Analyzing and maintaining the right amount of nutrients in the soil is an important aspect of growing a beautiful garden. Phosphorus, potassium, and Nitrogen are essential nutrients in plant growth. While nitrogen helps plants produce lush foliage and leaves, phosphorus helps plants flower and produce strong seeds and roots. Control and correction of high phosphorus content in the soil are essential for optimal plant growth in your garden.
Excess soil phosphorus causes the leaves of plants to turn yellow or bleach, especially in species that do not have deep roots. Excess phosphorus sometimes kills even plants that need acidic soil, such as azaleas. When excess phosphorus from gardens gets into streams and lakes, it causes excessive growth of algae and weeds. When surplus phosphorus is detected during soil testing, corrective measures are useful for both the garden and the environment.
Effects of High Phosphorous Levels in Your Soil
Like all other elements, excess phosphorus can be toxic to your plants. A common problem with excess phosphorus in the soil is your will:
- The accumulation of phosphorus in meadows, orchards, pastures, and farmland can lead to poor plant growth and even death. Excess phosphorus in the soil reduces the plant’s ability to absorb the necessary trace elements, especially iron and zinc, although soil analysis shows that the soil contains sufficient phosphorus.
- The accumulation of phosphorus is conditioned by the excessive use of inorganic fertilizers or the application of phosphorus-rich compounds and manure. High levels of phosphorus in soil may also pose a threat to streams, rivers, lakes, and oceans.
- Phosphorus can become water-soluble and mobile, affecting surface waters and causing the growth of algae and other unwanted plants. This reduces water quality and reduces the number of desired fish and aquatic plants.
- Excess can also prevent the growth of beneficial fungi called mycorrhizae. These fungi are usually found in most plant roots and help the plant to absorb water and nutrients. Without these fungi, plants have to work harder than they would have done without them.
Tips to Lower Phosphorous Levels in Soil
Unfortunately, when it comes to phosphorus, there is no clear way to easily reduce its excess in the soil. Prevention and reduction is the best approach.
- Stop using commercial fertilizers that contain phosphorus. Fertilizer containers usually describe the formula in three figures: The average figure indicates the amount of phosphorus. Medium fertilizer containers contain neither phosphorus nor phosphate. For example, select fertilizers such as ammonium sulfate or magnesium sulfate.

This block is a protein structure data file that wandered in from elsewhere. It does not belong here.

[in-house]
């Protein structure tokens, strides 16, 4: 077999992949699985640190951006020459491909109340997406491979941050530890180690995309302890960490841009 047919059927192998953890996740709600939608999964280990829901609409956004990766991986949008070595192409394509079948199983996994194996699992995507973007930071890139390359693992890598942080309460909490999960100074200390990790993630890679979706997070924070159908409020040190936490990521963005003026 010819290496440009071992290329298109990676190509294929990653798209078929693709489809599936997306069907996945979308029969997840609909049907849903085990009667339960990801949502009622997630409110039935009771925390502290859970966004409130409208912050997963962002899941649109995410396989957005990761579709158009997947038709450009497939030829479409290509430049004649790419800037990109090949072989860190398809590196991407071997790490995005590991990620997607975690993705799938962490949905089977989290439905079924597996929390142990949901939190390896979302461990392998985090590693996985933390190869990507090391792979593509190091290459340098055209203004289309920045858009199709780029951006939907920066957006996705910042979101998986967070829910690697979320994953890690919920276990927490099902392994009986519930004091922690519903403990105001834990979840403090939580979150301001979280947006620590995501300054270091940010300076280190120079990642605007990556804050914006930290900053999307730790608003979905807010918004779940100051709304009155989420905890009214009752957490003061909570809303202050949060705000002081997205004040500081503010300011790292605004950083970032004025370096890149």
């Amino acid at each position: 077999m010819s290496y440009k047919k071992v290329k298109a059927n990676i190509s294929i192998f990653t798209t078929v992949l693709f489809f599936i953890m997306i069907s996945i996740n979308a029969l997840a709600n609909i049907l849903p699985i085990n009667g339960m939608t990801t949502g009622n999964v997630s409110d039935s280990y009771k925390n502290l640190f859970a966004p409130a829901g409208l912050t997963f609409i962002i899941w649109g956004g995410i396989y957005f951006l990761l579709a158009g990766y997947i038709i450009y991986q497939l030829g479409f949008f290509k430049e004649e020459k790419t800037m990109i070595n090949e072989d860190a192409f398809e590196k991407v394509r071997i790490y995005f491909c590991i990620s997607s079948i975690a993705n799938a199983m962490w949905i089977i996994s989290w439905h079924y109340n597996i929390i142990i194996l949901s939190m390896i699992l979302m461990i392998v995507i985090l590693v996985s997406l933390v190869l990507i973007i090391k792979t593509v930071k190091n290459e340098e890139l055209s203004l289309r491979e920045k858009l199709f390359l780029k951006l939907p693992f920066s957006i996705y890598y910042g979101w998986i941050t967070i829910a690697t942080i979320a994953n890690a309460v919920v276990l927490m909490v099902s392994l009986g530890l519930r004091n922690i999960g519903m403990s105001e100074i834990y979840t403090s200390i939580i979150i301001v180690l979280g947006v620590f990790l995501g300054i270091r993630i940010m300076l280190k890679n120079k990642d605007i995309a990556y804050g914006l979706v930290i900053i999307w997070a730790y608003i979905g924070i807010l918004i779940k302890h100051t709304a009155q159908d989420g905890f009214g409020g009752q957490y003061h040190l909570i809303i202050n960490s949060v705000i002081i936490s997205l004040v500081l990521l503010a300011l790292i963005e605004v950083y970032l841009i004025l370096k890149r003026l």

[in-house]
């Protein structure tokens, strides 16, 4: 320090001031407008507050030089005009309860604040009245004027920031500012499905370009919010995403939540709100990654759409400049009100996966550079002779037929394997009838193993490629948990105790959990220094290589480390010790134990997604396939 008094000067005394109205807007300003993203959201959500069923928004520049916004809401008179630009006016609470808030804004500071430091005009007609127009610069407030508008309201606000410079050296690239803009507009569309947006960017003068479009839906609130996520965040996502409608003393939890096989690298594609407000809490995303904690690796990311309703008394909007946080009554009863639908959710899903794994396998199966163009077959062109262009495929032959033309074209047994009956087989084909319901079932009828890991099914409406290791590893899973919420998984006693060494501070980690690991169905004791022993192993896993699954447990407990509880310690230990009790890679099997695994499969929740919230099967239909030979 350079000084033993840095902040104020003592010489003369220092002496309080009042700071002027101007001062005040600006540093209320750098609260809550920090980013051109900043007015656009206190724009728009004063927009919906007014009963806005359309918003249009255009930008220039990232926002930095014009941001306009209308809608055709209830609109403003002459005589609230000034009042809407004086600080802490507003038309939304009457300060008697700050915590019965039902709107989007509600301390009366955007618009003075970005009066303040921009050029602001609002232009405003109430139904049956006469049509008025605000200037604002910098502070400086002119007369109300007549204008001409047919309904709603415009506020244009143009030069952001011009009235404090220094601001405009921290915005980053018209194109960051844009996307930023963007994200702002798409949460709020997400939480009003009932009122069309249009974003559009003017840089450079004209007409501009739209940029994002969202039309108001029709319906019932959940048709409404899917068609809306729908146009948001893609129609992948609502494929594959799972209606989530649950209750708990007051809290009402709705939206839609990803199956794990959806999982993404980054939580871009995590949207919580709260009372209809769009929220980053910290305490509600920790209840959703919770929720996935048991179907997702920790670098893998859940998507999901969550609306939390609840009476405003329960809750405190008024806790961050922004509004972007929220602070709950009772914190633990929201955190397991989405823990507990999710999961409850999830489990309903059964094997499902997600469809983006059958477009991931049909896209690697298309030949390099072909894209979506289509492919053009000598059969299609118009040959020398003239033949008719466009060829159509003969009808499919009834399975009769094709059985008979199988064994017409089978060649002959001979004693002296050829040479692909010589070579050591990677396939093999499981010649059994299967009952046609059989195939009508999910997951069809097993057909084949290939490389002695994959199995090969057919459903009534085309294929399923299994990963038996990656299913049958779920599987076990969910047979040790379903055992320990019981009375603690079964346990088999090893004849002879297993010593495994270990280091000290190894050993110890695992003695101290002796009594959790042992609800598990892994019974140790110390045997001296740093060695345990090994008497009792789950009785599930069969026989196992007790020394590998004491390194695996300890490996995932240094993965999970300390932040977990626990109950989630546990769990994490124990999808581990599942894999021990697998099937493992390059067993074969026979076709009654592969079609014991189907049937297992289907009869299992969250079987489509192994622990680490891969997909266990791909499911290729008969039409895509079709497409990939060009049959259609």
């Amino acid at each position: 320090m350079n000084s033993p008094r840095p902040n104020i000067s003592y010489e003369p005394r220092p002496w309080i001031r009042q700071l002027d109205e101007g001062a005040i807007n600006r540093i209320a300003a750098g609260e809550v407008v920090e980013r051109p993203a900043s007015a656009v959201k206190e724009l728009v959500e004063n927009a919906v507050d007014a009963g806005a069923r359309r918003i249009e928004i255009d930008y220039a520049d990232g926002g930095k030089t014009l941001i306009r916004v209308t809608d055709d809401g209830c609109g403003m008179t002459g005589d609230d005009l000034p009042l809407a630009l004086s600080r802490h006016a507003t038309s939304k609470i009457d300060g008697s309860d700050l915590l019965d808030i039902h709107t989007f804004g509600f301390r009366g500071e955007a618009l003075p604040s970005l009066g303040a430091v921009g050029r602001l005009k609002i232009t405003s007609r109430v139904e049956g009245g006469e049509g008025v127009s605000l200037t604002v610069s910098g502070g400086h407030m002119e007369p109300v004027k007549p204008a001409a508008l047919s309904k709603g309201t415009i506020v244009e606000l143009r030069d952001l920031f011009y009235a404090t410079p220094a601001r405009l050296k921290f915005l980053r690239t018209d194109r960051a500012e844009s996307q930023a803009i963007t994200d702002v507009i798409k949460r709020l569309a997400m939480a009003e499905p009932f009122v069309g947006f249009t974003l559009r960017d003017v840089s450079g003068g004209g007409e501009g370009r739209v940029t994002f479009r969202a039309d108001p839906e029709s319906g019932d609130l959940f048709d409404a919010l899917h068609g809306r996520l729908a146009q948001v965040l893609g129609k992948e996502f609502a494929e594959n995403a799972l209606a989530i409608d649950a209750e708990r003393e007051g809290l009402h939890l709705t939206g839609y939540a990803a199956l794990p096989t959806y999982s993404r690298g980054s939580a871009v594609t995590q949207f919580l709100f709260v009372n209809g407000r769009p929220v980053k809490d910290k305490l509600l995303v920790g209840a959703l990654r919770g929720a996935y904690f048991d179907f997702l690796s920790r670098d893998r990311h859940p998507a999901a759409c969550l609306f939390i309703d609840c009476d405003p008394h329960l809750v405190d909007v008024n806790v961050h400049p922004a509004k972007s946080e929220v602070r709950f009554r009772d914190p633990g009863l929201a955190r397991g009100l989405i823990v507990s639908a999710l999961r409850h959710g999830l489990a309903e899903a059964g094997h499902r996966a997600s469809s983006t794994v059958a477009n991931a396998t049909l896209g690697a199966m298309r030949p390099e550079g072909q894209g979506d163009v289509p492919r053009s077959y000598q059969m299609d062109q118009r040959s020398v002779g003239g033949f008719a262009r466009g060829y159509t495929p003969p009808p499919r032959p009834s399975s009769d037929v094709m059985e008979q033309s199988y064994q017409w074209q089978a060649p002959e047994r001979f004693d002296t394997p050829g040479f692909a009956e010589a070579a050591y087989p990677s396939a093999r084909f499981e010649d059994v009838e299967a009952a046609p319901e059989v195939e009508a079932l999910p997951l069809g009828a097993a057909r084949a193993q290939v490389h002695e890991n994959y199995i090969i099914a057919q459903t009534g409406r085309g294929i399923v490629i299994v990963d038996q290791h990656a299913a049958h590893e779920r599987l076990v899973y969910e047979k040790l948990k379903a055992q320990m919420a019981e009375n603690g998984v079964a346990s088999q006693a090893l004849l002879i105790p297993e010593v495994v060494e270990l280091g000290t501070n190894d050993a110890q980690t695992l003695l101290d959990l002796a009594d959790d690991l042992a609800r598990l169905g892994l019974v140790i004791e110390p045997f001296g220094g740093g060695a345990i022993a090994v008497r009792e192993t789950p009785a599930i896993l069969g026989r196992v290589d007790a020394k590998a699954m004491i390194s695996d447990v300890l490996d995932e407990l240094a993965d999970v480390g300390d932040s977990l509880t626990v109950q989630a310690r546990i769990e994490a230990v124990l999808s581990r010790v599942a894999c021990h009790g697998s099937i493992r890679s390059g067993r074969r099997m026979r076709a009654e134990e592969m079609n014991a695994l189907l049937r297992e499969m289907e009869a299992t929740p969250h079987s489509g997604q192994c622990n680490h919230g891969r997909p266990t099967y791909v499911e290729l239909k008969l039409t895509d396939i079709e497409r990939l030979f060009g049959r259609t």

- Watering the soil – by spraying carefully, phosphorus is removed from the soil. Be careful with this method, because it also removes other important nutrients. Then test the soil with a mud test kit to check the effectiveness of this method. I recommend it as the last test in the trench.
- Stop adding organic products that increase the phosphorus content in the soil. The worst culprits are manure and other organic compounds. If you need organic mulch or nitrogen generator, replace pine bark or blood meal. These products have low phosphorus content.
- Add iron and zinc to help restore health in your garden. Since high phosphorus content prevents soil absorption, you can use a sprayer to apply a solution of these minerals to plant leaves.
- Check your soil regularly. Many state agricultural development agencies offer cheap soil testing. Avoid using artificial fertilizers or additives that contain phosphorus if the soil is rich in phosphorus.
Testing Soil Phosphorus
The analysis of the level of phosphorus in the soil makes it possible to measure the capacity of the soil to supply the soil solution with phosphorus. Soil tests do not measure the total amount of phosphorus in the soil as the amount of phosphorus available is much smaller than the total amount.
Nor does it measure the phosphorus content of the soil solution as the amount of phosphorus in the soil solution is generally very small and does not correctly reflect the amount of phosphorus that plants can potentially absorb during the growing season.
A soil phosphorus test is essentially an indicator to help predict the fertilizer requirements of a crop. Recommendations on the application of fertilizer are based on numerous field tests on many soils and crops.
High levels of phosphorus in the soil are usually the cause of over-fertilization or the addition of too much manure. Excessive phosphorus is not only harmful to plants but can also remain in the soil for many years. Although nothing can be done to reduce phosphorus levels immediately, it can continue to feed plants with the nutrients they need without adding more phosphorus.